At one point in the museum, you enter a railway train car as they show video footage and play audio of people talking about how the Jewish people were rounded up and put on these cars, how many thousands of people, and what happened to them. It was one of the most horrific and visceral experiences of true evil I have ever experienced in a museum setting.
The museum makes a point of highlighting how the Holocaust impacted other targeted groups, including the disabled and the LGBTQ community. When we got to this part of the museum, I could not hold back any longer and the flood gates opened. I explained to my youngest how her older sibling identified as LGBTQ and how even today, right now, groups were increasing their attacks on marginalized communities including the LGBTQ community and how I was so afraid for her sister, what they would do to her if the attacks kept increasing.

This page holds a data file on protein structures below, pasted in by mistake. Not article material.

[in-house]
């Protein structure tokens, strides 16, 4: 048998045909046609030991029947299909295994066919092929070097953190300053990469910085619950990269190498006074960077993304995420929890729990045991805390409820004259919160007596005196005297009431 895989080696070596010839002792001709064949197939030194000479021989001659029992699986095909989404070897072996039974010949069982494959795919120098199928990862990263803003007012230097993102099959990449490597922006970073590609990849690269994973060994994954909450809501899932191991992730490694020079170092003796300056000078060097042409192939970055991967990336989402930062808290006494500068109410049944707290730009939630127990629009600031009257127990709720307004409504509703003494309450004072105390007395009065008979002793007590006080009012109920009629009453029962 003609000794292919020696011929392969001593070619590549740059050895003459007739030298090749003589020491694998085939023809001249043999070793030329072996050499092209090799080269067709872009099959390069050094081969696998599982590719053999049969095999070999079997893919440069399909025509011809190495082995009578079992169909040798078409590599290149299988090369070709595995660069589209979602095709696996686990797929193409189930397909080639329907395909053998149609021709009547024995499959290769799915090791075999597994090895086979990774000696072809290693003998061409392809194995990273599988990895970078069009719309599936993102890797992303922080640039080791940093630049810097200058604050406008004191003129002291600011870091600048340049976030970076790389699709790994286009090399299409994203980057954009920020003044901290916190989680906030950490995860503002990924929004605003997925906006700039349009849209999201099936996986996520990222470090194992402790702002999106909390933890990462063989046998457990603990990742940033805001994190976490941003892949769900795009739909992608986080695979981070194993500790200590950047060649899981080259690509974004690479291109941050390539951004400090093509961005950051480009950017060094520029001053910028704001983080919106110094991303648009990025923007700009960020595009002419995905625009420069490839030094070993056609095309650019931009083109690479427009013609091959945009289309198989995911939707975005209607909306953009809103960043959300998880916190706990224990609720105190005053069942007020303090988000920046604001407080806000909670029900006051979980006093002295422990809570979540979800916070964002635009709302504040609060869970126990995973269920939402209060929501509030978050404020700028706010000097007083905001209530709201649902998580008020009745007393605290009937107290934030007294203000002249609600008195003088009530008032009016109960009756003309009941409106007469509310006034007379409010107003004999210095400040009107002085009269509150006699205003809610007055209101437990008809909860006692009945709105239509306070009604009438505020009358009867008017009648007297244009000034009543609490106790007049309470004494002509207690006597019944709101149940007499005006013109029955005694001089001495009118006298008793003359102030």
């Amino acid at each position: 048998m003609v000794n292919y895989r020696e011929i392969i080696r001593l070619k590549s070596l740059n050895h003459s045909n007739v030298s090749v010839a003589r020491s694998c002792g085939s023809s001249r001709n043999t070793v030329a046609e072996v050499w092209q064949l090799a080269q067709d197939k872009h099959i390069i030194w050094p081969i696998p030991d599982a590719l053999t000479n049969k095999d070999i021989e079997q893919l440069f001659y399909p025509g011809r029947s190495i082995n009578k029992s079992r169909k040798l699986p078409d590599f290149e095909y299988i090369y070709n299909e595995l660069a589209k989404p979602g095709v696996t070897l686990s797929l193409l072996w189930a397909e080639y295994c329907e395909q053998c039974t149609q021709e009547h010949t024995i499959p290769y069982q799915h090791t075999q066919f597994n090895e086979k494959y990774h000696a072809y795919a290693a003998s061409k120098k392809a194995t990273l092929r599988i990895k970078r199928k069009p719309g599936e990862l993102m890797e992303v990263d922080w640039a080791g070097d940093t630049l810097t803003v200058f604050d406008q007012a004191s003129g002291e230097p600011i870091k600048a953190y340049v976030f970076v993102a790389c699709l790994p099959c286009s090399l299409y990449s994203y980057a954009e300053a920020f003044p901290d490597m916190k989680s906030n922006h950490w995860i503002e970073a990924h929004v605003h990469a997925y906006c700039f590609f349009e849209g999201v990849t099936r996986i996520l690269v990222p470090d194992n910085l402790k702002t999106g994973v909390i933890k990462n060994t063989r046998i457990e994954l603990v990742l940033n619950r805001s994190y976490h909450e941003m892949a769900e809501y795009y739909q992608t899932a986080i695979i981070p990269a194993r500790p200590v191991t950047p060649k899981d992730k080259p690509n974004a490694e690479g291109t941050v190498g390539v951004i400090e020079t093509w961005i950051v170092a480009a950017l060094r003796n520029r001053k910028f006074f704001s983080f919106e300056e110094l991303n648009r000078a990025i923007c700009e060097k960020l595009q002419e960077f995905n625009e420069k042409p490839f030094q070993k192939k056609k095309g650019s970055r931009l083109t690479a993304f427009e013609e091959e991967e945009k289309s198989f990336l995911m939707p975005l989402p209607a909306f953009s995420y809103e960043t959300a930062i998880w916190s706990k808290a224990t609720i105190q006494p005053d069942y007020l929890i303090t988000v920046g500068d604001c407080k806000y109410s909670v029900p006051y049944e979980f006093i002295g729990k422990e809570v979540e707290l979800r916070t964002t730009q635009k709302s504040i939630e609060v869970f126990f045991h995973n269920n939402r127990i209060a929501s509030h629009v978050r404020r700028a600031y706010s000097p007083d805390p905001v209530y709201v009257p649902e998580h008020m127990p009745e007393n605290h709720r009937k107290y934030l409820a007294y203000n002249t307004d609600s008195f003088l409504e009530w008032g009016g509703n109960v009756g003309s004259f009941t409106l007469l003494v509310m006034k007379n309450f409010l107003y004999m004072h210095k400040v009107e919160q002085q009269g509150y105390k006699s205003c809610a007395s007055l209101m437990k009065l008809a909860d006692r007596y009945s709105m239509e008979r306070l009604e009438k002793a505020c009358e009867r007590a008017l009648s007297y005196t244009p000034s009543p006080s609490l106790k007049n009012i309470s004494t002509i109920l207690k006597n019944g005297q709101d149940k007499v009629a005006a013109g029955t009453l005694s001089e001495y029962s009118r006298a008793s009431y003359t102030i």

After the emotional day of visiting the museum, we went home and finished reading The Assignment. The Assignment is a book about a teacher who assigns a debate where the students are tasked with debating both sides of The Final Solution. This means that some of the students are tasked with making an argument that killing the Jewish people, the final solution, was an acceptable or correct or worthy course of action. And some of the students protest the assignment. As the protest mounts, incidents of racism increase within the community. In the end, an actual Holocaust survivor is brought in to speak to the community. It’s a book inspired by real and recent events as many schools have started to insist that we need our curriculum to look at “both sides” of the Holocaust.